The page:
As with most things, there are good and bad aspects of the Tea Party movement. And all the bad ones were on display March 6 in a speech by Ted Cruz to the Conservative Political Action Conference that replayed every silly thing ever said by conservatives and added some riffs of his own.

He began with a mocking refrain about "presidents" Bob Dole, John McCain and Mitt Romney (two of them veterans impaired by their trauma), chiding them for not being his kind of conservative. He also asked if we remembered their reigns.

Well, we do remember, and we remember one more that for some reason is never brought up in this context: the glorious tenure of "President" Barry M. Goldwater, Mr. Conservative, far more in-your-face than Ronald Reagan, who lost by far more than those other worthies. Goldwater lost in one of the great drubbings in history, lost by more than any Republican but Alfred M. Landon, and carried only his home state and five southern states for all the wrong reasons (opposing -- for a fairly innocent reason -- the Civil Rights Act of 1964.)

No one followed the Cruz playbook more than Goldwater, and no one has managed to lose so conclusively. He offered a choice, not an echo, and nobody took it. But how, if Cruz is so right, could this have happened? It can’t, which is why it is never brought up in this context. In his world, it doesn’t exist.

As the Goldwater debacle has been excised from history, so have the actual reasons why Dole, McCain and Romney all lost. Dole lost because the Bill Clinton he faced in 1996 was not the Clinton of 1993-94, but the Third Way Bill Clinton, who with the help of Dick Morris was triangulating his way between Newt Gingrich and congressional Democrats -- the Bill Clinton who would sign the welfare reform bill and say the era of big government was over and gone.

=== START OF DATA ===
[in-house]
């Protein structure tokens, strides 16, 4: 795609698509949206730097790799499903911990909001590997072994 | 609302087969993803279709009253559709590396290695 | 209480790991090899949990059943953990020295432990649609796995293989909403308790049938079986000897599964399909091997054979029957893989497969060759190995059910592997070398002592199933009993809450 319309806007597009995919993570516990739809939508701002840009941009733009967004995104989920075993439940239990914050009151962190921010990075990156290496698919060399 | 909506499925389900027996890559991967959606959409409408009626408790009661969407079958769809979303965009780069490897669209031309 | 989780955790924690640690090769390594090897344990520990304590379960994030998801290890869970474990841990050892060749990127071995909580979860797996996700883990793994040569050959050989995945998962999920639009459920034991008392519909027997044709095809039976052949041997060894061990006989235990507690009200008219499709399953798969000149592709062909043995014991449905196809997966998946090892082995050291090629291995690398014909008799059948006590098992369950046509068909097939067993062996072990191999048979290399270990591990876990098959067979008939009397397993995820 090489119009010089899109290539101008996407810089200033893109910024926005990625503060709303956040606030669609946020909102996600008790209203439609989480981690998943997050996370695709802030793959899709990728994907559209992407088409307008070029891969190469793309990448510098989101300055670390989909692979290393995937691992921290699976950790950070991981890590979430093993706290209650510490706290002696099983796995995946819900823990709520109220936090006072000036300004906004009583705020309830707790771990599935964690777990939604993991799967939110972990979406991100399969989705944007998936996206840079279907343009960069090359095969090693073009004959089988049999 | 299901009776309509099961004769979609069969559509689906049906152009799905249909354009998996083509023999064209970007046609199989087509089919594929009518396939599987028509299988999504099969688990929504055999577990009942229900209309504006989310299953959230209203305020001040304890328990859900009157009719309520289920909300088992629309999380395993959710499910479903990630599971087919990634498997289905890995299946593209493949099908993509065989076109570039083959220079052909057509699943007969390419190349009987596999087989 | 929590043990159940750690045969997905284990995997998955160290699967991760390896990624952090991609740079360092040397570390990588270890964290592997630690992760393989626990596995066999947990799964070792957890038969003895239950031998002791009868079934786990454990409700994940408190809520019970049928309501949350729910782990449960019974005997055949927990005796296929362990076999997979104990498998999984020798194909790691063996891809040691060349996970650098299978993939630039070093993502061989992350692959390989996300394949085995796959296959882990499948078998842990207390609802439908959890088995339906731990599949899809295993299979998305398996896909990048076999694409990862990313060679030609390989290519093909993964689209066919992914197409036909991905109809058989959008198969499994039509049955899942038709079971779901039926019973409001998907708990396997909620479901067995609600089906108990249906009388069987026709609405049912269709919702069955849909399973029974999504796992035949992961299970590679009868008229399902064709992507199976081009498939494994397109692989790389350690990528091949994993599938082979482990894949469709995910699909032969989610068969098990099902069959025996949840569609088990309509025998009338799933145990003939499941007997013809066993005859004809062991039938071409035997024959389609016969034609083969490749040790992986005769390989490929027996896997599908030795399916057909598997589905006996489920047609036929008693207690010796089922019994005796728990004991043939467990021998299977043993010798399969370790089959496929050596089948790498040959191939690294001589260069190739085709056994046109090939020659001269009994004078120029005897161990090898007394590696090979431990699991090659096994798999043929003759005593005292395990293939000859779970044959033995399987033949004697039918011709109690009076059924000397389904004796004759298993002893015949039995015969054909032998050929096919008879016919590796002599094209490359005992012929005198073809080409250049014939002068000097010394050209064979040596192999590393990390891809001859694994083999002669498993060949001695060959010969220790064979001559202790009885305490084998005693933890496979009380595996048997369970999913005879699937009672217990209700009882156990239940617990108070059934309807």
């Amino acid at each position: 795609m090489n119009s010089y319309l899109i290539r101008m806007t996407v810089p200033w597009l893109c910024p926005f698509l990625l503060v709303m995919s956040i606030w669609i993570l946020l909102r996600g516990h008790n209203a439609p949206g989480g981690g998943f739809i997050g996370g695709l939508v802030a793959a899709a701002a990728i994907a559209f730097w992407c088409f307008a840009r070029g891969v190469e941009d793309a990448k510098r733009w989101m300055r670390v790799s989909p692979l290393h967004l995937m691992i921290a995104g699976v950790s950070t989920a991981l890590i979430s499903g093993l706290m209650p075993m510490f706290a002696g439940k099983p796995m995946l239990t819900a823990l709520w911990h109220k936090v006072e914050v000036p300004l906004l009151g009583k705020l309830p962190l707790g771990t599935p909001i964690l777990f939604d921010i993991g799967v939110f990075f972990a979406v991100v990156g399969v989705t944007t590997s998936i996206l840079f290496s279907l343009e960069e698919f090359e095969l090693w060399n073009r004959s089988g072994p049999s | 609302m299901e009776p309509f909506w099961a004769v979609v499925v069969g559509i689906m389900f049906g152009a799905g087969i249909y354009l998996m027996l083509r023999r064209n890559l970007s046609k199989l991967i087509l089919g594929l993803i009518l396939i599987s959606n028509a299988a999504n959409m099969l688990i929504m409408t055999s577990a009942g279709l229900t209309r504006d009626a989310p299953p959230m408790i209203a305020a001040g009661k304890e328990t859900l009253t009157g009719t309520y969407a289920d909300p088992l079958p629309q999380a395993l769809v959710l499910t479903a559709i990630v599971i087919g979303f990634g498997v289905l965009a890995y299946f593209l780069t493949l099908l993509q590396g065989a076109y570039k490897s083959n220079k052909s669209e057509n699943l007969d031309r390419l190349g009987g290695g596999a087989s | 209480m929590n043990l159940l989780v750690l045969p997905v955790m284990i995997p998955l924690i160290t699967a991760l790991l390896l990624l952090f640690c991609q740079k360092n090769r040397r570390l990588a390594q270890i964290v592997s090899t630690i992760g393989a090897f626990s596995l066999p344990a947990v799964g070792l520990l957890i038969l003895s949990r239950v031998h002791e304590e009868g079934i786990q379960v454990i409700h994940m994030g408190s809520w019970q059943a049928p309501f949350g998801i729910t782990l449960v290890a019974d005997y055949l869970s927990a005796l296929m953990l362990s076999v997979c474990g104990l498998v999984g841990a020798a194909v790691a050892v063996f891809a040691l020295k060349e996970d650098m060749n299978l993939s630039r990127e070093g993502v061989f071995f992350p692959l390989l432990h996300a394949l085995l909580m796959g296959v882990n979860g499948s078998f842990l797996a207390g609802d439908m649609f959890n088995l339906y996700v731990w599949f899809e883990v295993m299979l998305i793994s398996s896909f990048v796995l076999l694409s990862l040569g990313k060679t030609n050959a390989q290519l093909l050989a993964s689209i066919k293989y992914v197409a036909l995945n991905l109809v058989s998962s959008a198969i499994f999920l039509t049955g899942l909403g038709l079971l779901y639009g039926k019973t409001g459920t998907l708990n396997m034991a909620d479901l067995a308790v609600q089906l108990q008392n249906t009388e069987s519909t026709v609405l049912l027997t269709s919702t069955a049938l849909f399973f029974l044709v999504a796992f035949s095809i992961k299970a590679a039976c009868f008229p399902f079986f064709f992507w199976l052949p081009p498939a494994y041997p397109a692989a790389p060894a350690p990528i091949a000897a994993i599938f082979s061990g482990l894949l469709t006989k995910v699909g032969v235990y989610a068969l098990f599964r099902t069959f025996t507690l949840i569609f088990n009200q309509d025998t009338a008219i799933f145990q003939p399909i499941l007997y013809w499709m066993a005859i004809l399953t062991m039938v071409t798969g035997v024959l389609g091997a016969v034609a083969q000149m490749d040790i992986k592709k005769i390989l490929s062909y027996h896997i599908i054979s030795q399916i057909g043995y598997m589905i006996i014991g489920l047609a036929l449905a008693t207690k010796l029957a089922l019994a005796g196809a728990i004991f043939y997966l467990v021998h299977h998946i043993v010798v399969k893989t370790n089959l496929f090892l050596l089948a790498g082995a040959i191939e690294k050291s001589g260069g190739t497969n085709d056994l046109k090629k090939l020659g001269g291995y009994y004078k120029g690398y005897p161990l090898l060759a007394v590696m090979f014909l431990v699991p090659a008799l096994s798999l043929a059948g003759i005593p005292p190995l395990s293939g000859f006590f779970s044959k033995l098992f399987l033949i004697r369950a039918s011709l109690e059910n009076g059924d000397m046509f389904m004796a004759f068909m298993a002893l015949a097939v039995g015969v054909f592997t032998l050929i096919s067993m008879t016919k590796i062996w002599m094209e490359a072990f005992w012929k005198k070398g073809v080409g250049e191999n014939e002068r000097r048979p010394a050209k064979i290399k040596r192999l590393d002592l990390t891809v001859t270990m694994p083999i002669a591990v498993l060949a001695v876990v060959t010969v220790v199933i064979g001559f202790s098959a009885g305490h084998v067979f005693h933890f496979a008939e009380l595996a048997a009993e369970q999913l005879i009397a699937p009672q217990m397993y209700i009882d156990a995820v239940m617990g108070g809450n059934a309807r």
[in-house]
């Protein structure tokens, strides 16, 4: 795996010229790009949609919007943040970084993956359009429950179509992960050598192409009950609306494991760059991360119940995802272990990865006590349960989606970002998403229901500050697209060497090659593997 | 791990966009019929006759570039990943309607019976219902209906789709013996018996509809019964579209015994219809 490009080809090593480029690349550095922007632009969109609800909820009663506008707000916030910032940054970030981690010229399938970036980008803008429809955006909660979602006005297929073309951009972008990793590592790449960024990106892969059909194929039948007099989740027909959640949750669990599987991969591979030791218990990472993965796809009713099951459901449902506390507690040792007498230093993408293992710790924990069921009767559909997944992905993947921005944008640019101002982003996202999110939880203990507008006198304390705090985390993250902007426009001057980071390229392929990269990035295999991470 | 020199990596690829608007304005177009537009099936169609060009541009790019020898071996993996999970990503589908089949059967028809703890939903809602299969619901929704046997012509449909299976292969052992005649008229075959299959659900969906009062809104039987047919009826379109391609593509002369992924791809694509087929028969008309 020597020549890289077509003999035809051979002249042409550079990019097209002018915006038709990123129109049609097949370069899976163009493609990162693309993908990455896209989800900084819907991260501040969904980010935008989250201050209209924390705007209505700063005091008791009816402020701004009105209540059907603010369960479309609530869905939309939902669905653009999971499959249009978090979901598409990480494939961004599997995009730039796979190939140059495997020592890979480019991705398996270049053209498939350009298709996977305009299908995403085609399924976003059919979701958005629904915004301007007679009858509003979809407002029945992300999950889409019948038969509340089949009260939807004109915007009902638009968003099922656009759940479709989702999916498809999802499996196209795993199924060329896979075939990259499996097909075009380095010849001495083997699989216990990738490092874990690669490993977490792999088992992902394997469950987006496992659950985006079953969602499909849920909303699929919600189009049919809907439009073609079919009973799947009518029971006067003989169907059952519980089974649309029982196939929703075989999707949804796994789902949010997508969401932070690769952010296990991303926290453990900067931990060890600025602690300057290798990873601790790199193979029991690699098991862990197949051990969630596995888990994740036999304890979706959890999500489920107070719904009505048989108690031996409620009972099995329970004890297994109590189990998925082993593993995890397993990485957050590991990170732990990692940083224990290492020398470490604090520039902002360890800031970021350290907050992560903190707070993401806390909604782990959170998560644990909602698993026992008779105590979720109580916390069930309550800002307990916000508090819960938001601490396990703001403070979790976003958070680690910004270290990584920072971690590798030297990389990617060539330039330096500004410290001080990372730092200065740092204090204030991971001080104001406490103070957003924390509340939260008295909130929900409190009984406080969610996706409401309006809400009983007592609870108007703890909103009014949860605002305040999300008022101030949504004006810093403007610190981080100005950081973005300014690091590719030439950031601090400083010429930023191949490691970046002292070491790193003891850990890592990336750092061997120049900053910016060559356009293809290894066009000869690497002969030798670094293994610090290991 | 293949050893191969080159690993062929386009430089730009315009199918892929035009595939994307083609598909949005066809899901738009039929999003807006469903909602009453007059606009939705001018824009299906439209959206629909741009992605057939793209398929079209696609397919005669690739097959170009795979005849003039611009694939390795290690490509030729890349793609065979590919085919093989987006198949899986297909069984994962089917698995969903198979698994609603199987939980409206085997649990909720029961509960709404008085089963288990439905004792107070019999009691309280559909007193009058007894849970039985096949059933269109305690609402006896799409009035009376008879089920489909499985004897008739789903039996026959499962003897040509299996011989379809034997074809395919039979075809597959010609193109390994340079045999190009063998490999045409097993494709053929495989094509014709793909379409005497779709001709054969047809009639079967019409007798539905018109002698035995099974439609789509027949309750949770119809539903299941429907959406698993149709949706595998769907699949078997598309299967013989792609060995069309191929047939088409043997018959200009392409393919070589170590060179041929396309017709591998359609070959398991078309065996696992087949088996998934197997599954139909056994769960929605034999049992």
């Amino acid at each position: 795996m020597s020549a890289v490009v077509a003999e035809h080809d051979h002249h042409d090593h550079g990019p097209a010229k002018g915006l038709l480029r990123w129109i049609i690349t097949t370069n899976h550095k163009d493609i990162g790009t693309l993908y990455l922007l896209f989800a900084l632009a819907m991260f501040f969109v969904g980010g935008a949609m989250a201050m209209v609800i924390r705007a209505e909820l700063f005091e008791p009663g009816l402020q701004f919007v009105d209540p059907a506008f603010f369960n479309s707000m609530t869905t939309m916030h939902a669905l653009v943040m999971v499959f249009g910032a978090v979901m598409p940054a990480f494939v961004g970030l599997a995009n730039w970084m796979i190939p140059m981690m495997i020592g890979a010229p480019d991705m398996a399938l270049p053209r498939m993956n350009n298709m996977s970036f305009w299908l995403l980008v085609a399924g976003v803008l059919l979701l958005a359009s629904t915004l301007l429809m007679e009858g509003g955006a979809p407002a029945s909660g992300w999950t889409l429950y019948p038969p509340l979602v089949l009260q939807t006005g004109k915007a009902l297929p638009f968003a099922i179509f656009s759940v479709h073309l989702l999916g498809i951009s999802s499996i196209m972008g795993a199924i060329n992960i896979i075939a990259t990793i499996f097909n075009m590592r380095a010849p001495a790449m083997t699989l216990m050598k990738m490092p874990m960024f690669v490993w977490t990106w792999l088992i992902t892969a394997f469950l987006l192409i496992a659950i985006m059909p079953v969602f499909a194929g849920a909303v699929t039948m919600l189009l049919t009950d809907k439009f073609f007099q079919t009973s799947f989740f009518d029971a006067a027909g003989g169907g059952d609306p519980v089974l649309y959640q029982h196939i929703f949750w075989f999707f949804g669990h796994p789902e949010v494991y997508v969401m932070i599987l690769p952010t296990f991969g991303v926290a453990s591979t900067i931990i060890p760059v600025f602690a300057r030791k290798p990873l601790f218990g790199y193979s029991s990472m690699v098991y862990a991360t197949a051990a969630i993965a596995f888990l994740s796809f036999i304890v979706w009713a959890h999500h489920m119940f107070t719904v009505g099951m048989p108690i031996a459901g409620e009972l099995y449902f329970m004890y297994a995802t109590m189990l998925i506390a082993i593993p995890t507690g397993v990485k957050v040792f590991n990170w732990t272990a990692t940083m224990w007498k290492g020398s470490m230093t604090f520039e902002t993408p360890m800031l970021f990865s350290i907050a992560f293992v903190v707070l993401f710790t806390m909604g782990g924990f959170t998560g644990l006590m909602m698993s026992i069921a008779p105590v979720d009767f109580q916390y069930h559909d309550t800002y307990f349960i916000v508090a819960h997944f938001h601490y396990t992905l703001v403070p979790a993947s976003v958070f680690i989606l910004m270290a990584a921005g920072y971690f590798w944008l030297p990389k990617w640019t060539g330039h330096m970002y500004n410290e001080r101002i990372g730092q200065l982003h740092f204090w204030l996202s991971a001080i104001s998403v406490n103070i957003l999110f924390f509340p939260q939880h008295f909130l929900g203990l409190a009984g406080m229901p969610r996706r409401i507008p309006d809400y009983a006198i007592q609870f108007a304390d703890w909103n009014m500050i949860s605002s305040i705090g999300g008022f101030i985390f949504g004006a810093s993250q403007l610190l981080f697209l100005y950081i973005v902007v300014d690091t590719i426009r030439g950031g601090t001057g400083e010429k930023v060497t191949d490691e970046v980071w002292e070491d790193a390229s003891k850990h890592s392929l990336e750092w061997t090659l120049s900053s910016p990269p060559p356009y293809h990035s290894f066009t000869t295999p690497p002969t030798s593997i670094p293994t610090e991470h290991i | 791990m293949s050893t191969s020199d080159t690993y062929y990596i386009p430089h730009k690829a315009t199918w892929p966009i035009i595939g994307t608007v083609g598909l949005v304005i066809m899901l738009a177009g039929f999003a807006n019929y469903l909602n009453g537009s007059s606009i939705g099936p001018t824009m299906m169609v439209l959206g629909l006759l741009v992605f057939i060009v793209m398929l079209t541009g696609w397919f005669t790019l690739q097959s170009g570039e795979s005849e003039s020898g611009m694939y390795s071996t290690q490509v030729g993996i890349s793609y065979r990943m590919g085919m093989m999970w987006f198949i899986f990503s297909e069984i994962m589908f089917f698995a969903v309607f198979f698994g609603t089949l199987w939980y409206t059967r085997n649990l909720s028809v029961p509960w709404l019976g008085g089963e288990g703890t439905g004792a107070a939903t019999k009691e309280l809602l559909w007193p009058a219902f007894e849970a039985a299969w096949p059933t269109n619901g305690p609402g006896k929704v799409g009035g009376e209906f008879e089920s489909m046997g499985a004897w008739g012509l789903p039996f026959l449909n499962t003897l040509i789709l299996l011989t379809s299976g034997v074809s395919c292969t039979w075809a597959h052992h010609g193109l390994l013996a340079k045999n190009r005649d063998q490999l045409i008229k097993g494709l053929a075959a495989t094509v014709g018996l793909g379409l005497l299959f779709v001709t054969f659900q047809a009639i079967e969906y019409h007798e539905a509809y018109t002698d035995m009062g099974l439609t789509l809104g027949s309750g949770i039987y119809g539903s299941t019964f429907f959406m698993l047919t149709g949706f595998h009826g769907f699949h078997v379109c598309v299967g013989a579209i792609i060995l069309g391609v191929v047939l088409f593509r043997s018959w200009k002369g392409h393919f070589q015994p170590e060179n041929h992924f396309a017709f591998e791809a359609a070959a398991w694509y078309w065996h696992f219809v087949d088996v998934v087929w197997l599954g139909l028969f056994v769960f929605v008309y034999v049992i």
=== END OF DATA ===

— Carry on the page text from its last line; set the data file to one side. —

Under the restraints exercised by the Republican Congress, the economy was beginning to hum, and we were still in our decade-long vacation from history. No incumbent producing peace and prosperity has ever been ousted by the opposition party, and Clinton was no exception. Reagan himself could not have won in these conditions, and he could not have won either were he running to succeed a president of his party when the economy collapsed six weeks before the election. When the markets collapsed, McCain was leading Obama, and his lead had been widening. Luck beat McCain, not ideology, and without this he might well have won.

As for "President" Romney, exit polls showed he carried the electorate on critical measures like values and leadership, and lost because he failed badly on one single measure: "cares about people like you."

This suggests that he lost not because he needed to be more like Cruz, who gives not a clue that he cares about anyone, but more like compassionate conservative George W. Bush, who did very well with the Hispanics and the lower-middle-class white voters whom Romney so drastically lost.

Cruz also said Democrats celebrate when Republicans move to the middle, but what really makes Democrats happy is when Cruz does things like shutting down the government (which trashed the GOP brand until health care revived it and sank the Republican slate in Virginia), forcing Republican senators into difficult votes that do not make their re-election more likely.

Republicans need much advice from pragmatic advisers. But not from a source like Cruz.

Noemie Emery, a Washington Examiner columnist, is a contributing editor to The Weekly Standard and author of "Great Expectations: The Troubled Lives of Political Families."